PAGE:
Intended for healthcare professionals

Editor's Choice

Brexit: doctors’ duty is to inform patients

BMJ 2019; 366 doi: https://doi.org/10.1136/bmj.l5382 (Published 05 September 2019) Cite this as: BMJ 2019;366:l5382

Greener pastures? Perhaps, but don’t bring along your personal values and expectations

Dear Editors

I am frankly surprised when Prof Dodge (ref 1) suggested with such confidence that Japan had a healthcare system similar to UK’s NHS, and had remained essentially unchanged since introduction post Second World War.

I actually had to double check with Wikipedia to confirm that my recollection is correct and Prof Dodge’s assertion is misleading.

Upon its formal launch in 1948, the NHS is free on point of delivery, supports by a government run national health insurance scheme funded by taxation. There was no private insurance provider involvement in delivery of healthcare within the NHS framework.

In Japan, the 2-tier healthcare system primarily involved employee-individuals subscribing in a compulsory personal healthcare insurance scheme with a nominated private healthcare insurer operating in a highly regulated health insurance market. Payment is often via deduction from salary. Self employed or those ineligible for employer healthcare insurance will need to subscribe to municipal- run National Health insurance scheme which need to be transferred when changing address, as each municipal run the NHI scheme according to local conditions. Premiums are calculated according to income, age etc hence there is some attempt at equity, but there is still expectations of some premium payments out of pocket by individuals. In addition to insurance premiums, there is an additional user-pay costs in the form of copayment as much as 30% of the receipts.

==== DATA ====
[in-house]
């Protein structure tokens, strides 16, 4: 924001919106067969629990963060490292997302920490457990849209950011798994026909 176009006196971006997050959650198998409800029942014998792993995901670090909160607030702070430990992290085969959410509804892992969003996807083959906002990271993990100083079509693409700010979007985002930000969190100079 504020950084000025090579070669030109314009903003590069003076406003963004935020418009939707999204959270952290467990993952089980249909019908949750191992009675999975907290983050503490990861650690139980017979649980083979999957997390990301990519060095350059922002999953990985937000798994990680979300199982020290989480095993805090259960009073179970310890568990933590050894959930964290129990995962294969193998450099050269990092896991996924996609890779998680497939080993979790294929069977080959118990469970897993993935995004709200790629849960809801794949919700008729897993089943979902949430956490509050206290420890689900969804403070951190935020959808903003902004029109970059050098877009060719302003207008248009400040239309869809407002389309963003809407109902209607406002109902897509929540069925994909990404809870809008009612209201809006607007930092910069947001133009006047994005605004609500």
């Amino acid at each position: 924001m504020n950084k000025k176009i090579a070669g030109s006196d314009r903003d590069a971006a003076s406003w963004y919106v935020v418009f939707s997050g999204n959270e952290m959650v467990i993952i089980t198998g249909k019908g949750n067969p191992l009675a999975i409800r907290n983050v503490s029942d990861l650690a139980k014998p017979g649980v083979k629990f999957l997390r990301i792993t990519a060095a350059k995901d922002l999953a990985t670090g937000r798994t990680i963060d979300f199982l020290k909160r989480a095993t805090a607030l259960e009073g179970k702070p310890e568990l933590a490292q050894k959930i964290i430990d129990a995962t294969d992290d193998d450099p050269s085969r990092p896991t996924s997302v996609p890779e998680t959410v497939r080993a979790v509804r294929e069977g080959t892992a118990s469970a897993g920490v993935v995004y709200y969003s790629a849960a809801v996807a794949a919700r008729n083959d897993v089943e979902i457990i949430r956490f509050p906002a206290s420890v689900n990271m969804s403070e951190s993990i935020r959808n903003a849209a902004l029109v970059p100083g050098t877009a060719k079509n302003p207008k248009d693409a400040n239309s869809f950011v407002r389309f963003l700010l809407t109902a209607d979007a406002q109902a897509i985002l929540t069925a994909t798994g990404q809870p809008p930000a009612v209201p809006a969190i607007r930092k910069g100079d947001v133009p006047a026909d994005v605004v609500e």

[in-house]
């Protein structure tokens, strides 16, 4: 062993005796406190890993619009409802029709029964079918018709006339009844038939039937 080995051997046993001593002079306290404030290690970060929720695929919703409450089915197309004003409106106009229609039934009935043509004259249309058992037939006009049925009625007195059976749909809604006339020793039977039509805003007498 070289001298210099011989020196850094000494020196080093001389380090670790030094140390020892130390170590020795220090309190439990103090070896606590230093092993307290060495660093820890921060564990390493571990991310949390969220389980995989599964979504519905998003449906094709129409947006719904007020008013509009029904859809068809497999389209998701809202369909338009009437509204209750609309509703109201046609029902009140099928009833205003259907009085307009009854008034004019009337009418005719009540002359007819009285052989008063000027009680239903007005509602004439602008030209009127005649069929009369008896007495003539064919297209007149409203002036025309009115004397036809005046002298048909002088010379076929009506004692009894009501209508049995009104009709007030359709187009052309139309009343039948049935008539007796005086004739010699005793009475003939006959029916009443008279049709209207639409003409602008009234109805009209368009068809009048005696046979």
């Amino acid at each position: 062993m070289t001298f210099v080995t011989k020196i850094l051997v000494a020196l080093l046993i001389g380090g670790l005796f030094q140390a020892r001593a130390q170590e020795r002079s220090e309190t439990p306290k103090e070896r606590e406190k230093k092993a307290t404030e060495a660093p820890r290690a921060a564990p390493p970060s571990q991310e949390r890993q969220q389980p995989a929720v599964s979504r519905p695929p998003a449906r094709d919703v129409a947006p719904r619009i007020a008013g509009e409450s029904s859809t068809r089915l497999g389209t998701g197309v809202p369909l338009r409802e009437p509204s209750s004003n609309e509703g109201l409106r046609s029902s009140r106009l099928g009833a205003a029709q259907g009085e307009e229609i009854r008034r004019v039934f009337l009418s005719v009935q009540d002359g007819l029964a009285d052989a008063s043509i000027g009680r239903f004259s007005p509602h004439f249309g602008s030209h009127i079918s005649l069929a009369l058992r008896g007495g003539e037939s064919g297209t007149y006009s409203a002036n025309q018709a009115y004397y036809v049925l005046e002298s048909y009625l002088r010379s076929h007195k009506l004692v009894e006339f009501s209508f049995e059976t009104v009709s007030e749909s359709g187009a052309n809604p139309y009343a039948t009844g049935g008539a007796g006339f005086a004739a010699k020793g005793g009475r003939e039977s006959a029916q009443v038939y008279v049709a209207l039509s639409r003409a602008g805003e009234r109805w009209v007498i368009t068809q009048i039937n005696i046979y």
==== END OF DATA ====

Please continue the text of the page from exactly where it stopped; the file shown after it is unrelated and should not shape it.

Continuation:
Post-war German healthcare system involved individuals pay out of pocket as premiums in a compulsory personal healthcare insurance scheme with a nominated private healthcare insurer operating in a highly regulated health insurance market. Copayment was introduced also in a user-pays concept as well.

Both systems expects visitors (who stays beyond a minimum duration) to take up healthcare insurance as part of user pays approach.

Both systems have large non-clinical staff contingent, but nothing like the bloated NHS management and administration. Within the clinical workforce, there is still hierarchical framework, in part by seniority and appointments, which some UK clinicians will have difficulty to cope with, even if they can get over the “universal healthcare must be free for all, regardless of eligibility” mindset.

Furthermore, there are some basis for the stereotypical attributes of both German and Japanese people having strong sense of social and personal responsibilities, which significantly changes how healthcare is consumed in these countries unlike UK (or Australia).

They may be greener pastures, but not just because of how the farmers look after the land, but the animals behave differently as well.

Reference
1. https://www.bmj.com/content/366/bmj.l5382/rr-5

Competing interests: No competing interests

13 September 2019
Shyan Goh
Orthopaedic Surgeon
Sydney, Australia